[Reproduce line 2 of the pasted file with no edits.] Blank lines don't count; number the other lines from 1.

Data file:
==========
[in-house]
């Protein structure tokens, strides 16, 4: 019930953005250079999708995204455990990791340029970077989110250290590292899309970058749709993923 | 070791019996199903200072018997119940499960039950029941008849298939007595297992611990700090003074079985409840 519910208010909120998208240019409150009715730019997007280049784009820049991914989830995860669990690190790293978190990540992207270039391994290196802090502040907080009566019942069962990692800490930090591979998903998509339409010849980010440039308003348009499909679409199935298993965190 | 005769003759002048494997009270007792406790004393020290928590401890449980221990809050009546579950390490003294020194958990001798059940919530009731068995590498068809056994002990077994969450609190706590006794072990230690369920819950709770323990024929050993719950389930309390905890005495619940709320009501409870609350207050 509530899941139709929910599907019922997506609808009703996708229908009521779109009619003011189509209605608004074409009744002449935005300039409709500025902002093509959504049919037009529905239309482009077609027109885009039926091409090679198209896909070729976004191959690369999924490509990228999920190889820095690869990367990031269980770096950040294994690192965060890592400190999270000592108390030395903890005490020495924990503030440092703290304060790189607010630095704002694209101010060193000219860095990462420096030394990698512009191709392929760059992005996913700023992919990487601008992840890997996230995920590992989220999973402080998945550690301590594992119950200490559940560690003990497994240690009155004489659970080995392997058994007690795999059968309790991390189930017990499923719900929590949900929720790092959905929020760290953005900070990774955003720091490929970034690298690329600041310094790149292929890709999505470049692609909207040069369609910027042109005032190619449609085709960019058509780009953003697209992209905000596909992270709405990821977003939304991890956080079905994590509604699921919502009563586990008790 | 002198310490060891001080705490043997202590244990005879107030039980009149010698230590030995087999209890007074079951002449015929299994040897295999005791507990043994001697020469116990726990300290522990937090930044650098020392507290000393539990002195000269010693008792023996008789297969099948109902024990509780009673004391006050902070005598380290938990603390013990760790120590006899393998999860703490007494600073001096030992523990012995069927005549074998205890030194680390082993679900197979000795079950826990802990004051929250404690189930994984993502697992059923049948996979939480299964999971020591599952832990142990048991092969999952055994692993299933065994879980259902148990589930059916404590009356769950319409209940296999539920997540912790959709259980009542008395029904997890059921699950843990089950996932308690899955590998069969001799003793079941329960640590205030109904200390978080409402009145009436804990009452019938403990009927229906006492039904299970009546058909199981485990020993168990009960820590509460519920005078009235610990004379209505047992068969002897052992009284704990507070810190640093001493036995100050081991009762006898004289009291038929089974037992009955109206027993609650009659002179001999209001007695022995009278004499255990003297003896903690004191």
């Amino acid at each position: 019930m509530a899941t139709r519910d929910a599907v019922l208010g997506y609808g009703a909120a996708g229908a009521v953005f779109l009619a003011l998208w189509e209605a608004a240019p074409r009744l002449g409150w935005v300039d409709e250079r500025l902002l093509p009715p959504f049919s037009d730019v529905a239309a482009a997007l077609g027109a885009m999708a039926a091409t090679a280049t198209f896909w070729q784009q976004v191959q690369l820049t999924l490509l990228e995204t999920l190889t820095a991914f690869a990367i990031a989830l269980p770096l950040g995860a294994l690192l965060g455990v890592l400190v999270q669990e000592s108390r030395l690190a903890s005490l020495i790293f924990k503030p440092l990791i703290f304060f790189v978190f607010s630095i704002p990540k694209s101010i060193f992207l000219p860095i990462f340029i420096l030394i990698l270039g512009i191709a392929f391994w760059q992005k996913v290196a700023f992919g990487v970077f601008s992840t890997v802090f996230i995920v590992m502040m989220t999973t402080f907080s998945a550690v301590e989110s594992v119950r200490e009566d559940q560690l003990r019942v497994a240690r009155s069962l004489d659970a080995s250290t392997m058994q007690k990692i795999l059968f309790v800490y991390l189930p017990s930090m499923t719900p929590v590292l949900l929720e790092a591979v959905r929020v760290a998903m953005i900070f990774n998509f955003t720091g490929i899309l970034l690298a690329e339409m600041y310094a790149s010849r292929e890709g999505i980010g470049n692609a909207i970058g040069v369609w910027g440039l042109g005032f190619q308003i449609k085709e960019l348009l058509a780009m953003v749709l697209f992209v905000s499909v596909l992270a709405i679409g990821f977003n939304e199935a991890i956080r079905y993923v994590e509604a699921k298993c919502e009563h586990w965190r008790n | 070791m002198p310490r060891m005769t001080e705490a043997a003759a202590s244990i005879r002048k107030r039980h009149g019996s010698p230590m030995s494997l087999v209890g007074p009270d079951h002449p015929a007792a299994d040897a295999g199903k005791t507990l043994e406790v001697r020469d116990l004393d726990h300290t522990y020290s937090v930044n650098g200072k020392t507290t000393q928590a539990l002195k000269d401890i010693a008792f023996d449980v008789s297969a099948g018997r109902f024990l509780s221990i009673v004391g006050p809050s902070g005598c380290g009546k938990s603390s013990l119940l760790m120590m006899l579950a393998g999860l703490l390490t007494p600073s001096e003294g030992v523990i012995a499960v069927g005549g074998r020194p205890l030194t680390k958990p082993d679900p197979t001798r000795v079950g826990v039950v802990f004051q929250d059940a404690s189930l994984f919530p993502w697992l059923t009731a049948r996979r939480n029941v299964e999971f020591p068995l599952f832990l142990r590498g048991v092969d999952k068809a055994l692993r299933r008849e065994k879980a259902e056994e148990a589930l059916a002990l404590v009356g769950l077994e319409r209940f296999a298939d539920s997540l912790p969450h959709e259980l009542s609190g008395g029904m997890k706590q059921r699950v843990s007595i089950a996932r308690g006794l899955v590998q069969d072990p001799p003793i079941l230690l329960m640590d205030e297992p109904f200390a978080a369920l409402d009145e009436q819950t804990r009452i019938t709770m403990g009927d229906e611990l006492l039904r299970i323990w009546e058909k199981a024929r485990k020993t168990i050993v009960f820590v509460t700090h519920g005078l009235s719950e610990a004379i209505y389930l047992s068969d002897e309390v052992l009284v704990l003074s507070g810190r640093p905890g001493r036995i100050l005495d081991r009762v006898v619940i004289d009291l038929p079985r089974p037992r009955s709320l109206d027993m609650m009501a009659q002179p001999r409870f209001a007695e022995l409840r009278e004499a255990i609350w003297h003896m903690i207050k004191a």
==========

């Protein structure tokens, strides 16, 4: 019930953005250079999708995204455990990791340029970077989110250290590292899309970058749709993923 | 070791019996199903200072018997119940499960039950029941008849298939007595297992611990700090003074079985409840 519910208010909120998208240019409150009715730019997007280049784009820049991914989830995860669990690190790293978190990540992207270039391994290196802090502040907080009566019942069962990692800490930090591979998903998509339409010849980010440039308003348009499909679409199935298993965190 | 005769003759002048494997009270007792406790004393020290928590401890449980221990809050009546579950390490003294020194958990001798059940919530009731068995590498068809056994002990077994969450609190706590006794072990230690369920819950709770323990024929050993719950389930309390905890005495619940709320009501409870609350207050 509530899941139709929910599907019922997506609808009703996708229908009521779109009619003011189509209605608004074409009744002449935005300039409709500025902002093509959504049919037009529905239309482009077609027109885009039926091409090679198209896909070729976004191959690369999924490509990228999920190889820095690869990367990031269980770096950040294994690192965060890592400190999270000592108390030395903890005490020495924990503030440092703290304060790189607010630095704002694209101010060193000219860095990462420096030394990698512009191709392929760059992005996913700023992919990487601008992840890997996230995920590992989220999973402080998945550690301590594992119950200490559940560690003990497994240690009155004489659970080995392997058994007690795999059968309790991390189930017990499923719900929590949900929720790092959905929020760290953005900070990774955003720091490929970034690298690329600041310094790149292929890709999505470049692609909207040069369609910027042109005032190619449609085709960019058509780009953003697209992209905000596909992270709405990821977003939304991890956080079905994590509604699921919502009563586990008790 | 002198310490060891001080705490043997202590244990005879107030039980009149010698230590030995087999209890007074079951002449015929299994040897295999005791507990043994001697020469116990726990300290522990937090930044650098020392507290000393539990002195000269010693008792023996008789297969099948109902024990509780009673004391006050902070005598380290938990603390013990760790120590006899393998999860703490007494600073001096030992523990012995069927005549074998205890030194680390082993679900197979000795079950826990802990004051929250404690189930994984993502697992059923049948996979939480299964999971020591599952832990142990048991092969999952055994692993299933065994879980259902148990589930059916404590009356769950319409209940296999539920997540912790959709259980009542008395029904997890059921699950843990089950996932308690899955590998069969001799003793079941329960640590205030109904200390978080409402009145009436804990009452019938403990009927229906006492039904299970009546058909199981485990020993168990009960820590509460519920005078009235610990004379209505047992068969002897052992009284704990507070810190640093001493036995100050081991009762006898004289009291038929089974037992009955109206027993609650009659002179001999209001007695022995009278004499255990003297003896903690004191």